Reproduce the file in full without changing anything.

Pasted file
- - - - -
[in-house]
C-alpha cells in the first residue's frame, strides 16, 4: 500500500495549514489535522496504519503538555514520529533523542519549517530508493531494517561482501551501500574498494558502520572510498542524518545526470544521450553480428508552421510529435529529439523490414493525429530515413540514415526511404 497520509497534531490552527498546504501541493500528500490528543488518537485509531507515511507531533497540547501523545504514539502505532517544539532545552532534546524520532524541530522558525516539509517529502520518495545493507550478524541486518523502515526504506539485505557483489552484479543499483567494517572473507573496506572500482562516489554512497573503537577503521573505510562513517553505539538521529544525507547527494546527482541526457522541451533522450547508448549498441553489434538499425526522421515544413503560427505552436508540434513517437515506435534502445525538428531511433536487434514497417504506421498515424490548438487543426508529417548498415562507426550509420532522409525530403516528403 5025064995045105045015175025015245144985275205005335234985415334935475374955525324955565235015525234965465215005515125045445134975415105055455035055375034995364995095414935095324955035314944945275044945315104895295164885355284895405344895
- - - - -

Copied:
[in-house]
C-alpha cells in the first residue's frame, strides 16, 4: 500500500495549514489535522496504519503538555514520529533523542519549517530508493531494517561482501551501500574498494558502520572510498542524518545526470544521450553480428508552421510529435529529439523490414493525429530515413540514415526511404 497520509497534531490552527498546504501541493500528500490528543488518537485509531507515511507531533497540547501523545504514539502505532517544539532545552532534546524520532524541530522558525516539509517529502520518495545493507550478524541486518523502515526504506539485505557483489552484479543499483567494517572473507573496506572500482562516489554512497573503537577503521573505510562513517553505539538521529544525507547527494546527482541526457522541451533522450547508448549498441553489434538499425526522421515544413503560427505552436508540434513517437515506435534502445525538428531511433536487434514497417504506421498515424490548438487543426508529417548498415562507426550509420532522409525530403516528403 5025064995045105045015175025015245144985275205005335234985415334935475374955525324955565235015525234965465215005515125045445134975415105055455035055375034995364995095414935095324955035314944945275044945315104895295164885355284895405344895